Buddy Givens – President NHIMA Board of Directors, Membership Chair, Denton New Horizons Band, New Horizons Band of Dallas, Aubrey, Texas
I became involved with New Horizons music a few months after I retired in 2010. I saw an article in the newspaper that described the Denton New Horizons Band, so I found the band’s web site and sent a note to the director, Dr. Debbie Rohwer. She responded that same day and invited me to attend a rehearsal. I had n
ot played an instrument for any length of time since we moved to the Dallas area in 1986. I started playing clarinet in the 7th grade, switched to baritone sax two years later, then to bassoon in the 10th grade. I played the bassoon through the rest of high school and four years of college (University of Texas at El Paso). After spending four years in the Air Force, I returned to El Paso, and a couple of years later I joined the El Maida Shrine band. I still had the clarinet I had started on, but it was the very cheapest student clarinet ever made, so I decided to go first class and bought a Buffet R13. I played in the Shrine band off and on until we left El Paso, and I intended to join the band at the Hella Shrine in Dallas, but my job involved travel during the week so that didn’t work out. Then life happened – kid’s activities, business and service clubs, career advances, then suddenly retirement came along, and so did New Horizons.
The Denton New Horizons Band does not meet in the summer, so when the spring season was over, a member of the Dallas band suggested I attend one of their rehearsals, as they meet throughout the year. I found another group I enjoyed, and after a few months I decided that I would try a return to the bassoon. I actually had an instrument that I found in a junk shop while I was in the Air Force (cost me $27.50), but it didn’t sound like I thought it should, so I picked up a new one. Since then, it’s been the bassoon for me. I finally got serious enough in 2016 to buy a Fox Renard 220, which has been great.
On a personal note, Peggi and I just celebrated our 43rd wedding anniversary. She recently retired and has decided this music thing is pretty good so she will try her hand in the percussion section in Denton. We have two children, Jeff and Korri. Jeff works for a software company in the Dallas area, is married, and plays lead guitar in a local band. He played clarinet through high school. Korri is an actress, having recently moved with her husband to Oklahoma City (his home town and where they both graduated from college) after 6 years in Chicago. I am a CPA and worked in both public accounting and industry. No, I don’t do taxes. I am also heavily involved in Masonic activities. I became interested in serving on the Board after attending the New Horizons camp in Ft. Collins in 2013. I had previously met MJ Hull and became acquainted with other board members. They were a fun group but also very dedicated to the organization, so when this opportunity came along, I jumped at it. Since joining the board, I have attended more camps and was privileged to serve as Vice-President in 2016, chairing the membership drive that added more than 400 new members. I look forward to serving with the other board members in 2017 to continue our growth and to make membership more valuable to all New Horizons participants.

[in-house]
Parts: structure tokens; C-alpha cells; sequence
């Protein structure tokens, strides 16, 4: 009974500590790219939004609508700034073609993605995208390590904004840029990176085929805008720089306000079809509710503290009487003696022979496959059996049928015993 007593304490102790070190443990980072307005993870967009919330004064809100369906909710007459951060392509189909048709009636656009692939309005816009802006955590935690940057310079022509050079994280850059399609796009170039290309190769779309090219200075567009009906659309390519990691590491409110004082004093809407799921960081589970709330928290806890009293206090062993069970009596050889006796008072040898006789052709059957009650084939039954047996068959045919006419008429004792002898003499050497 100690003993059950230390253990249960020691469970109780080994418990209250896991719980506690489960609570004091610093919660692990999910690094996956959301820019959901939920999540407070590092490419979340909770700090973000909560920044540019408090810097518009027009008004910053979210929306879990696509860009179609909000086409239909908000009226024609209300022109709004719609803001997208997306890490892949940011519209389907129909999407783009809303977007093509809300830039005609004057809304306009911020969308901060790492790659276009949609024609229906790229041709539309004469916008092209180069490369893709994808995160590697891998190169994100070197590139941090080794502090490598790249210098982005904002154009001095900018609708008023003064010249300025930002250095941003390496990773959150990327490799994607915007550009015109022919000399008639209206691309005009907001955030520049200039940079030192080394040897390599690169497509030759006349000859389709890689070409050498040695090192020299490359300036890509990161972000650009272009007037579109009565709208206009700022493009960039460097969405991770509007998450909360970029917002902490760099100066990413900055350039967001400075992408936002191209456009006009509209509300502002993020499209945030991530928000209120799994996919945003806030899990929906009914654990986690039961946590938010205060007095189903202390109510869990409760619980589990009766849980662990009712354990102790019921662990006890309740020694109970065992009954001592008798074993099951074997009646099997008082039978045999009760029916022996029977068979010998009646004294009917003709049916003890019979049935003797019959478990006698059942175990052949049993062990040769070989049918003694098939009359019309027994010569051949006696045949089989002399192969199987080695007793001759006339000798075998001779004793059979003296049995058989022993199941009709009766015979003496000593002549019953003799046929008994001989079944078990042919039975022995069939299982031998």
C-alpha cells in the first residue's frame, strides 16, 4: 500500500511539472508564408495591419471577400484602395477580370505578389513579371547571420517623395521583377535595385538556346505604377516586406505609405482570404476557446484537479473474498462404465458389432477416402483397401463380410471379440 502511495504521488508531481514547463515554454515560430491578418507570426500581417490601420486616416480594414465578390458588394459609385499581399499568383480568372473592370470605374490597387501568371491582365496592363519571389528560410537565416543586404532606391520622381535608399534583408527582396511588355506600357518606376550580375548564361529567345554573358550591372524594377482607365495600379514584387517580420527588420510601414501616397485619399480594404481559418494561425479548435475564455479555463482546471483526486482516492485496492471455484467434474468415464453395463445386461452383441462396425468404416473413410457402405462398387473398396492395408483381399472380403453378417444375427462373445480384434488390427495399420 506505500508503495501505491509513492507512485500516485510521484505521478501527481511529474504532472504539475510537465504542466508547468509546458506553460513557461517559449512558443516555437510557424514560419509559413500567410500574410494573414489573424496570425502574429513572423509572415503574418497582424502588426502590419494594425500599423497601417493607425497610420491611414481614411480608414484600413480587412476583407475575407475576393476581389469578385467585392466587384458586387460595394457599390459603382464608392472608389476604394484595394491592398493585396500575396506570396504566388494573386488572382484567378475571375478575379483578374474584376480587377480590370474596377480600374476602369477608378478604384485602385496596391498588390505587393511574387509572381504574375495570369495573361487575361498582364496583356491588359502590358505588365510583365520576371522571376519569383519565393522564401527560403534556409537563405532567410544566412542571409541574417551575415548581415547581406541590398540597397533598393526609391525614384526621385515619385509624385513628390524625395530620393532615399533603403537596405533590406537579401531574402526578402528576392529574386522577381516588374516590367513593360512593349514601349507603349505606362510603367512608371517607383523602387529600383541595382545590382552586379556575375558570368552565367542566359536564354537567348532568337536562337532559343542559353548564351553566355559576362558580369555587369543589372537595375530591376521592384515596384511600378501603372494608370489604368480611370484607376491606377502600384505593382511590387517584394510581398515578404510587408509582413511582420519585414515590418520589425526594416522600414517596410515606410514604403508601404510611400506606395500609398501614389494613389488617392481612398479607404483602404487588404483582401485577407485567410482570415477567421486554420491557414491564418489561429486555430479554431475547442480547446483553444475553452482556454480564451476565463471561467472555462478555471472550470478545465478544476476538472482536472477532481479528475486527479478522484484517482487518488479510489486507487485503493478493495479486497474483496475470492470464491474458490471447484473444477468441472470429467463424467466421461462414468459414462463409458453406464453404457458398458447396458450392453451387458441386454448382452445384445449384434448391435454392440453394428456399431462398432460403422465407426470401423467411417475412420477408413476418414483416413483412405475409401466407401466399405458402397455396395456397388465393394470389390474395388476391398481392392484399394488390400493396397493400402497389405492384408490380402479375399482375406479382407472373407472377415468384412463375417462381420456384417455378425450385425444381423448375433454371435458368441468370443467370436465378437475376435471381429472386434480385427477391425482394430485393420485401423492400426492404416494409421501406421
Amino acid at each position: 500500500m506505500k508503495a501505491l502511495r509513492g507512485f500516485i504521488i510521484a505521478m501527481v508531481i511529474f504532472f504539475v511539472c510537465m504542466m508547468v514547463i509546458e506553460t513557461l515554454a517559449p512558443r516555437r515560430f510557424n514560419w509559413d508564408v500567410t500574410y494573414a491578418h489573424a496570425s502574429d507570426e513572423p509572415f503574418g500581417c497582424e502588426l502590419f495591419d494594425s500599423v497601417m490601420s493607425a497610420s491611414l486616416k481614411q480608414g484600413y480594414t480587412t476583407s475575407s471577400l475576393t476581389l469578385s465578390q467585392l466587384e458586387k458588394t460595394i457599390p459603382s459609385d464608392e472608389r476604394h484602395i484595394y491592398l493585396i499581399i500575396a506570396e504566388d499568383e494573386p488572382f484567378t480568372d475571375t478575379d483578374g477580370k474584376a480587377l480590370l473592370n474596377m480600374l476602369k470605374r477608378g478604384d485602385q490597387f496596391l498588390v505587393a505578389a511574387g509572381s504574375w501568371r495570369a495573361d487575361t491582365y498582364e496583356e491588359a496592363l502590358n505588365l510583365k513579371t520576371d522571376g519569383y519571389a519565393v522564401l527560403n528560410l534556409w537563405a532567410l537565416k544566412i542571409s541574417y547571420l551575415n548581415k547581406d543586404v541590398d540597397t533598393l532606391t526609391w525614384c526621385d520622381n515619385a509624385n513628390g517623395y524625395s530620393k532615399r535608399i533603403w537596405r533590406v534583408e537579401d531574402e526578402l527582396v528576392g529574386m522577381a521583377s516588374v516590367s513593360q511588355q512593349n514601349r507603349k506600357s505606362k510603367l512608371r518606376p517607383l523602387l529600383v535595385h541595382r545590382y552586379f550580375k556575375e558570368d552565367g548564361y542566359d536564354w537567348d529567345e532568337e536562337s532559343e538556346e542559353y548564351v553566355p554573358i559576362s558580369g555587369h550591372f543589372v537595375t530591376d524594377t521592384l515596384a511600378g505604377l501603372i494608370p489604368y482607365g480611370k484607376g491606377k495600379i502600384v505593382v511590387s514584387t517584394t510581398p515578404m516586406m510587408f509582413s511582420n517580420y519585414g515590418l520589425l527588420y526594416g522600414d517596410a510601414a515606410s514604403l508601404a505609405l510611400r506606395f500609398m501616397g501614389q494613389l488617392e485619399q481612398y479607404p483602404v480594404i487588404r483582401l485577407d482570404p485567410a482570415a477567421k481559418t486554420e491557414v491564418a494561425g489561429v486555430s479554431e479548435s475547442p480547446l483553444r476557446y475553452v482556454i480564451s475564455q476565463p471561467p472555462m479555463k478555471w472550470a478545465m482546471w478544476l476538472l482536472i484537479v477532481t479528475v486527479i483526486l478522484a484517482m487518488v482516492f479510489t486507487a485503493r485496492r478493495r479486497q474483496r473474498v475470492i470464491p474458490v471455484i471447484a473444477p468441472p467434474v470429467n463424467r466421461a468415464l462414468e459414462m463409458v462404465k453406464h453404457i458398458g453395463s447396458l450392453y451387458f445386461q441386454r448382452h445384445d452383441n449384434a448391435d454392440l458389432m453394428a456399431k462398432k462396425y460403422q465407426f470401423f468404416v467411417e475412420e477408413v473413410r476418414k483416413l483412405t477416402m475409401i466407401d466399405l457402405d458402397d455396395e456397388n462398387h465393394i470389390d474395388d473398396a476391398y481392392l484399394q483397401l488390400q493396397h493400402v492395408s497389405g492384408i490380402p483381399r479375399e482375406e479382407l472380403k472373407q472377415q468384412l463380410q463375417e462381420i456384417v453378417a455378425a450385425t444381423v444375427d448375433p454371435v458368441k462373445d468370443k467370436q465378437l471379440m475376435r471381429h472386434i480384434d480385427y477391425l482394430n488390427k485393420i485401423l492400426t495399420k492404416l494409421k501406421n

Ken Carper – NHIMA Vice President Board of Directors, Nominating Committee Chair, Coordinator of Business Memberships, Naples New Horizons Band, Naples, Florida
Ken Carper a career musician/music educator and a native of Pennsylvania. His life has been a progression of steps from one musical plateau to another, from contemporary American music (pop and jazz), to traditional classical music, to world musics.
Ken’s Bachelor of Music degree is from the Berklee College of Music in Boston, a school known for jazz education and performance. Following this, his MM. was from the Eastman School of Music in Rochester, NY, a school especially known for classical performance. After a decade owning a rural music store, some happy life-changing opportunities led to a PhD at the University of Hawaii, in Honolulu. The University of Hawaii is noted for world music styles. Due to this, both Ken and his wife, Carol, have made MANY ukulele and hula friends at New Horizons band camps!
Ken and Carol spend summers in Everett/Bedford, Pennsylvania where he taught and founded/directed a thriving presenting and performing arts group, The Pennsylvania Consort. Ken has also taught in Hyattsville (MD), Honolulu (HI), Fallsburg (NY), and worked for many years as an online adjunct with Boston University.